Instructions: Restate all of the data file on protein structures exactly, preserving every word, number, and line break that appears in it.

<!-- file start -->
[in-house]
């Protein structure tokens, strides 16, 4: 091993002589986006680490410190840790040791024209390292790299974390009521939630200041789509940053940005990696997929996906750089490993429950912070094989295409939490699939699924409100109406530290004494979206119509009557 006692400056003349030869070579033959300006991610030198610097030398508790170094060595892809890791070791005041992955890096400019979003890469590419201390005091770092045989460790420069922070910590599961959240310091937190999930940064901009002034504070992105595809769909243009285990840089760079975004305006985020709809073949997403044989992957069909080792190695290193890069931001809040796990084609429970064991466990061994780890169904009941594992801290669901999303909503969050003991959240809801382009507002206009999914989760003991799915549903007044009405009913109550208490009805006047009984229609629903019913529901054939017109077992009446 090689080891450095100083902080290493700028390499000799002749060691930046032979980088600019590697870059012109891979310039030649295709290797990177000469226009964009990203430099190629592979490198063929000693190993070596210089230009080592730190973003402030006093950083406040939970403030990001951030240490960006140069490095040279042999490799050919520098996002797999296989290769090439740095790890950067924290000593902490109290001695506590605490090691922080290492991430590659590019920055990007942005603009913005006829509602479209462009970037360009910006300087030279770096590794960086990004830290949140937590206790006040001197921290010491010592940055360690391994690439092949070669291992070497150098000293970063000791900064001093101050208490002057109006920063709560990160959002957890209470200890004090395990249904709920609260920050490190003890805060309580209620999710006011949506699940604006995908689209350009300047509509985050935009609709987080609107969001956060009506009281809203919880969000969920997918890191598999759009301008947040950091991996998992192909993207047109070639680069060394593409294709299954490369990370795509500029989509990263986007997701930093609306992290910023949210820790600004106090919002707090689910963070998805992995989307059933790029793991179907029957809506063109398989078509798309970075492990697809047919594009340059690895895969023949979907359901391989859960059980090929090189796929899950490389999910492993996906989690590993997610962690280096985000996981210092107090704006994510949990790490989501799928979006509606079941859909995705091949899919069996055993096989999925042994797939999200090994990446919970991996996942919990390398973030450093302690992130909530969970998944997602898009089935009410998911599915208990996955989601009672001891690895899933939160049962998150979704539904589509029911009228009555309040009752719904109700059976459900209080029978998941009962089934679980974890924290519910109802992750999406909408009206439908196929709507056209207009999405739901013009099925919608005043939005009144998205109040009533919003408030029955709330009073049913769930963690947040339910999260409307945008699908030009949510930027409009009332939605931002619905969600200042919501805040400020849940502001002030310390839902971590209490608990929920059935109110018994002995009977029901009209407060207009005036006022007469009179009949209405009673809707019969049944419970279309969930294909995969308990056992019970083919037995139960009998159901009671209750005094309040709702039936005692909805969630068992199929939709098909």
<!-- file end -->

[in-house]
């Protein structure tokens, strides 16, 4: 091993002589986006680490410190840790040791024209390292790299974390009521939630200041789509940053940005990696997929996906750089490993429950912070094989295409939490699939699924409100109406530290004494979206119509009557 006692400056003349030869070579033959300006991610030198610097030398508790170094060595892809890791070791005041992955890096400019979003890469590419201390005091770092045989460790420069922070910590599961959240310091937190999930940064901009002034504070992105595809769909243009285990840089760079975004305006985020709809073949997403044989992957069909080792190695290193890069931001809040796990084609429970064991466990061994780890169904009941594992801290669901999303909503969050003991959240809801382009507002206009999914989760003991799915549903007044009405009913109550208490009805006047009984229609629903019913529901054939017109077992009446 090689080891450095100083902080290493700028390499000799002749060691930046032979980088600019590697870059012109891979310039030649295709290797990177000469226009964009990203430099190629592979490198063929000693190993070596210089230009080592730190973003402030006093950083406040939970403030990001951030240490960006140069490095040279042999490799050919520098996002797999296989290769090439740095790890950067924290000593902490109290001695506590605490090691922080290492991430590659590019920055990007942005603009913005006829509602479209462009970037360009910006300087030279770096590794960086990004830290949140937590206790006040001197921290010491010592940055360690391994690439092949070669291992070497150098000293970063000791900064001093101050208490002057109006920063709560990160959002957890209470200890004090395990249904709920609260920050490190003890805060309580209620999710006011949506699940604006995908689209350009300047509509985050935009609709987080609107969001956060009506009281809203919880969000969920997918890191598999759009301008947040950091991996998992192909993207047109070639680069060394593409294709299954490369990370795509500029989509990263986007997701930093609306992290910023949210820790600004106090919002707090689910963070998805992995989307059933790029793991179907029957809506063109398989078509798309970075492990697809047919594009340059690895895969023949979907359901391989859960059980090929090189796929899950490389999910492993996906989690590993997610962690280096985000996981210092107090704006994510949990790490989501799928979006509606079941859909995705091949899919069996055993096989999925042994797939999200090994990446919970991996996942919990390398973030450093302690992130909530969970998944997602898009089935009410998911599915208990996955989601009672001891690895899933939160049962998150979704539904589509029911009228009555309040009752719904109700059976459900209080029978998941009962089934679980974890924290519910109802992750999406909408009206439908196929709507056209207009999405739901013009099925919608005043939005009144998205109040009533919003408030029955709330009073049913769930963690947040339910999260409307945008699908030009949510930027409009009332939605931002619905969600200042919501805040400020849940502001002030310390839902971590209490608990929920059935109110018994002995009977029901009209407060207009005036006022007469009179009949209405009673809707019969049944419970279309969930294909995969308990056992019970083919037995139960009998159901009671209750005094309040709702039936005692909805969630068992199929939709098909």